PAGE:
Results are now final for the referendum on the new Egyptian constitution: it was approved with 63.8% voting in favor, on a low turnout of 32.9%.
That’s a win for Egypt’s president Mohammed Morsi, but it also means the end of the extraordinary powers he had given himself to rule by decree beyond judicial review. Legislative elections are now scheduled to be held in late February, and Morsi will have to share power with a parliamentary majority – but since his Muslim Brotherhood is the country’s best-organised political force it is expected to again do well in the elections.
In the previous election for the lower house of parliament, held a year ago, the Brotherhood scored about 36% of the vote; the rival Salafist Islamic party, al-Nour, had 27% and the main liberal and left-wing parties had about 23% between them. It’s likely that those proportions will be sufficiently similar that none of the three groups will win a majority on its own; they will need to compromise to get things done.
The new constitution aroused a lot of opposition due to the apparent opportunity it gives for the establishment of Islamic law at the expense of individual rights, particularly those of women and religious minorities. (The BBC has a useful analysis of its provisions here.) But it’s not surprising that the majority of voters thought its flaws were less significant than the opportunity for finally putting the Egyptian revolution on a stable and democratic basis.
Middle east expert Juan Cole says that the constitution “deliberately undermine[s] civil liberties in favor of religious regimentation” and even draws a comparison with the early years of the Islamic revolution in Iran – although he acknowledged (in an earlier post) that the Brotherhood “still seem committed to the democratic process in the sense of submitting to further elections.”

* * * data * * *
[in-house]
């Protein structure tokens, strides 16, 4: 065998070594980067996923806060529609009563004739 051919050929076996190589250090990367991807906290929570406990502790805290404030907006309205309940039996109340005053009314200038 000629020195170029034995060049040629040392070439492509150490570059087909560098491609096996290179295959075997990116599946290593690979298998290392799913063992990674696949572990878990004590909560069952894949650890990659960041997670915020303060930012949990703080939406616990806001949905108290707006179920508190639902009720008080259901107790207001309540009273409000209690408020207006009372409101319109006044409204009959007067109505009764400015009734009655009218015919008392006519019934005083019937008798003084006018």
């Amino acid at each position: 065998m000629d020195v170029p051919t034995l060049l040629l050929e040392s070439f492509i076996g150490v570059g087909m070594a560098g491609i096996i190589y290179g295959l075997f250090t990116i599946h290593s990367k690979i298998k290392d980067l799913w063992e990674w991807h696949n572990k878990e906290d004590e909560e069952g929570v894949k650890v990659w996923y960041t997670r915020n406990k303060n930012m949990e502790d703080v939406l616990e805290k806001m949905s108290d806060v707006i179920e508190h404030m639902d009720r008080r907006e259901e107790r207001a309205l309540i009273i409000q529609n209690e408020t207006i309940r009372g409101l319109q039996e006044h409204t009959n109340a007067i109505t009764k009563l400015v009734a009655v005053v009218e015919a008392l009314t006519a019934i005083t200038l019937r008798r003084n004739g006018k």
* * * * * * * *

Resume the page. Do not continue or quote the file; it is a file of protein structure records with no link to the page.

I’m not quite so pessimistic. My reading of Morsi’s approach so far is that he sees the military and the Mubarak-era establishment as his enemies much more than the liberal and democratic forces. His most undemocratic moves have looked more like mistakes due to inexperience than like serious attempts to establish a dictatorship. And the degree to which, in just six months in power, he has managed to sideline the military is truly impressive.
The Brotherhood and the Salafists both supported the new constitution, but otherwise they remain bitter rivals. If the secular parties can get themselves organised they will be well placed to arbitrate between them. Mohamed ElBaradei’s National Salvation Front has promised to run a broad unity ticket in the elections; its various components have a history of fractious behavior, but there is some hope that the referendum campaign will have galvanised them with a new sense of urgency.
The US state department is often a poor guide to middle east policy, but it seems to me that its spokesman got it just about right on Tuesday when he said “The future of Egypt’s democracy depends on forging a broader consensus behind its new democratic rules and institutions.”
Morsi echoed the same sentiment, saying yesterday that “Dialogue has become a necessity.” Time will tell just how sincere he is about that.